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Indoor Safety Precautions

 

The National Weather Service explains that, "a house or other substantial building offers the best protection from lightning. To determine the safety provided by a structure, it's more important to consider what happens if the structure gets hit by lightning rather than whether the structure will be hit by lightning. For shelters to provide protection from lightning, it must contain a mechanism to conduct the electrical current from the point of contact to the ground. Unless it's specifically designed to be lightning safe, small structures do little, if anything, to protect occupants from lightning. Many small open shelters on athletic fields, golf courses, roadside picnic areas, school yards and elsewhere are designed to protect people from rain and sun, but not lightning. Shelters that do not contain plumbing or wiring throughout or some other mechanism for grounding from the roof to the ground are not safe. Small, wooden, vinyl or metal sheds provide no protection from lighting and should be avoided during thunderstorms."

 

 

Things to Keep in Mind

1.  Phone use is the leading cause of indoor lighting injuries in the U.S. Lightning can travel long distances in both phone and electrical wires, particularly in rural areas.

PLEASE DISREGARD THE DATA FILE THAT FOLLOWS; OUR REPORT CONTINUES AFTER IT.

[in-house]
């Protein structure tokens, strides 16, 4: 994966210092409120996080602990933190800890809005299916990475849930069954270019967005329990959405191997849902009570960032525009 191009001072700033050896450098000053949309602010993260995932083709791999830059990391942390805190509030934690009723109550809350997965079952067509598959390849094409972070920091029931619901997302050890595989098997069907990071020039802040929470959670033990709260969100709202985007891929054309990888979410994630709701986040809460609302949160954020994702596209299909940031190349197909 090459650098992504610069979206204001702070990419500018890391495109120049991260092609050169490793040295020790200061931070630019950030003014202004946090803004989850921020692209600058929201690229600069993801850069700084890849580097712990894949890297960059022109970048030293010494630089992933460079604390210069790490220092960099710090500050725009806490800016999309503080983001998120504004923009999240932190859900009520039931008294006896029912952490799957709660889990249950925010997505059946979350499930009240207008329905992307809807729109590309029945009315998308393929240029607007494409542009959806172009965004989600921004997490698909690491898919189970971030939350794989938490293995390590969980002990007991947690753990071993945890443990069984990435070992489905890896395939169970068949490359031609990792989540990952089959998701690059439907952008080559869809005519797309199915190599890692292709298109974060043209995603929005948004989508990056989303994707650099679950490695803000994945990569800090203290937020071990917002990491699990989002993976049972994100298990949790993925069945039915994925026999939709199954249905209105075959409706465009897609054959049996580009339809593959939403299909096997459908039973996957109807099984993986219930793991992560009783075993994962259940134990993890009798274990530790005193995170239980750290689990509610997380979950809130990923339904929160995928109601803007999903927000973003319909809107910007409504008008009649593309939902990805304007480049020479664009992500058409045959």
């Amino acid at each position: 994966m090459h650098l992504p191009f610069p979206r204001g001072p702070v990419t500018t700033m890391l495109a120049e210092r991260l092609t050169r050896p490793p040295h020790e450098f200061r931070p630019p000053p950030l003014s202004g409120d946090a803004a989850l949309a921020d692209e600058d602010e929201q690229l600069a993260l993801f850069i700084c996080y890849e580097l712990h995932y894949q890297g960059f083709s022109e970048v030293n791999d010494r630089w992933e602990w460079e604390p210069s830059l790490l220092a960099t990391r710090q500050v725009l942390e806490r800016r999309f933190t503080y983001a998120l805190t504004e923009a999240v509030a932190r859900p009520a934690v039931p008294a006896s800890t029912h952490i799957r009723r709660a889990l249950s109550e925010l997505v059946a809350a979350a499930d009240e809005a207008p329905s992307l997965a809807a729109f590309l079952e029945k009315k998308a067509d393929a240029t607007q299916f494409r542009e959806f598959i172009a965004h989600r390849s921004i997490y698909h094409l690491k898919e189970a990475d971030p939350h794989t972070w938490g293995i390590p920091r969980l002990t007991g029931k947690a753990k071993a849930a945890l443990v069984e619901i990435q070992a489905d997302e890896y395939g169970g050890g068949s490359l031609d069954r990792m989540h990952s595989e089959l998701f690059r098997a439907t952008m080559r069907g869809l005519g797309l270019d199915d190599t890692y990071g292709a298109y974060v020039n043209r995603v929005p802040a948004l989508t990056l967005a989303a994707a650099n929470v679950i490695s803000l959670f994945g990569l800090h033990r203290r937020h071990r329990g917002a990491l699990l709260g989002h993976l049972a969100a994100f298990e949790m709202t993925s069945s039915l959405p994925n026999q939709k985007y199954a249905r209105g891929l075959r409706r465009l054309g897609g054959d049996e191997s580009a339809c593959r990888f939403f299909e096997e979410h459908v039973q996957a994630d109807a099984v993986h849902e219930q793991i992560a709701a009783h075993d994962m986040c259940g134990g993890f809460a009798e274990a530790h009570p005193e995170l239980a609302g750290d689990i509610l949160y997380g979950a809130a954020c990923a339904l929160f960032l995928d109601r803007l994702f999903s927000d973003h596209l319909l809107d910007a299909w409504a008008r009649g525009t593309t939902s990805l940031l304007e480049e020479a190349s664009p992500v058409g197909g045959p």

2.  Stay away from windows and doors as these can provide a path for a direct strike to enter a home.

3.  Do not lie on the concrete floor of a garage as it likely to contain a wire mesh.

4.  In general, a basement is a safe place to go during a thunderstorm.

5.  Avoid contact with concrete walls as they may contain metal reinforcing bars.

6.  Avoid washers and dryers since they not only have contacts with the plumbing and electrical systems but also contain an electrical path through the outside through the dryer vent.

7.  Avoid contact with plumbing. This includes washing your hands, taking a shower or bath, washing dishes or doing laundry.